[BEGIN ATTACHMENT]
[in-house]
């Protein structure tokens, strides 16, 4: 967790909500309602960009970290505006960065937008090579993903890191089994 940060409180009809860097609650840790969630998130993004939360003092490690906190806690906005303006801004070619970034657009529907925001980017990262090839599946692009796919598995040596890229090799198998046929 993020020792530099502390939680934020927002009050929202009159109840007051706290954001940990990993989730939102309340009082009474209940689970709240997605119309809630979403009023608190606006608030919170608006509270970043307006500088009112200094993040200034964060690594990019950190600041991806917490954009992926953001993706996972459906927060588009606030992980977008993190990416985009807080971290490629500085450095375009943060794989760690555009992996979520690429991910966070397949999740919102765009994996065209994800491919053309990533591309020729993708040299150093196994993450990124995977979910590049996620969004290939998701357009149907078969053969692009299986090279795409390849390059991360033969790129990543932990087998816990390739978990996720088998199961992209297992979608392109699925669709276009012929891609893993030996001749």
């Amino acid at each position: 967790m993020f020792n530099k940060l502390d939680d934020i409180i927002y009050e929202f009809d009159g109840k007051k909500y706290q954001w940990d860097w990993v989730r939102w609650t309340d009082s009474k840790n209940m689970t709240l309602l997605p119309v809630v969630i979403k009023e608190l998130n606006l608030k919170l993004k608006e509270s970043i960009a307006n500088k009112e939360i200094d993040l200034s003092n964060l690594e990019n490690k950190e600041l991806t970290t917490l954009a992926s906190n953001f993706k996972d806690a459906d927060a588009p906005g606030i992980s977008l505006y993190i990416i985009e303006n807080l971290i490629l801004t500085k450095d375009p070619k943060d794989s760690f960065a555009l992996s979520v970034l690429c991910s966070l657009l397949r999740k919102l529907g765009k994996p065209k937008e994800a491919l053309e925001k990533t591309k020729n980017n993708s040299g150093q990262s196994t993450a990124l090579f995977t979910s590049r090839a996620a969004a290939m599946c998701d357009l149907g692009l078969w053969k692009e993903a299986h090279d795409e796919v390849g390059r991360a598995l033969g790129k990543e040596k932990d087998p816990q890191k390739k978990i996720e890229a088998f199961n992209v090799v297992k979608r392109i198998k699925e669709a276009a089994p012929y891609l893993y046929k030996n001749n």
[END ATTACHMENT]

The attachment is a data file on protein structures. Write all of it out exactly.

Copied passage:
[in-house]
């Protein structure tokens, strides 16, 4: 967790909500309602960009970290505006960065937008090579993903890191089994 940060409180009809860097609650840790969630998130993004939360003092490690906190806690906005303006801004070619970034657009529907925001980017990262090839599946692009796919598995040596890229090799198998046929 993020020792530099502390939680934020927002009050929202009159109840007051706290954001940990990993989730939102309340009082009474209940689970709240997605119309809630979403009023608190606006608030919170608006509270970043307006500088009112200094993040200034964060690594990019950190600041991806917490954009992926953001993706996972459906927060588009606030992980977008993190990416985009807080971290490629500085450095375009943060794989760690555009992996979520690429991910966070397949999740919102765009994996065209994800491919053309990533591309020729993708040299150093196994993450990124995977979910590049996620969004290939998701357009149907078969053969692009299986090279795409390849390059991360033969790129990543932990087998816990390739978990996720088998199961992209297992979608392109699925669709276009012929891609893993030996001749």
């Amino acid at each position: 967790m993020f020792n530099k940060l502390d939680d934020i409180i927002y009050e929202f009809d009159g109840k007051k909500y706290q954001w940990d860097w990993v989730r939102w609650t309340d009082s009474k840790n209940m689970t709240l309602l997605p119309v809630v969630i979403k009023e608190l998130n606006l608030k919170l993004k608006e509270s970043i960009a307006n500088k009112e939360i200094d993040l200034s003092n964060l690594e990019n490690k950190e600041l991806t970290t917490l954009a992926s906190n953001f993706k996972d806690a459906d927060a588009p906005g606030i992980s977008l505006y993190i990416i985009e303006n807080l971290i490629l801004t500085k450095d375009p070619k943060d794989s760690f960065a555009l992996s979520v970034l690429c991910s966070l657009l397949r999740k919102l529907g765009k994996p065209k937008e994800a491919l053309e925001k990533t591309k020729n980017n993708s040299g150093q990262s196994t993450a990124l090579f995977t979910s590049r090839a996620a969004a290939m599946c998701d357009l149907g692009l078969w053969k692009e993903a299986h090279d795409e796919v390849g390059r991360a598995l033969g790129k990543e040596k932990d087998p816990q890191k390739k978990i996720e890229a088998f199961n992209v090799v297992k979608r392109i198998k699925e669709a276009a089994p012929y891609l893993y046929k030996n001749n």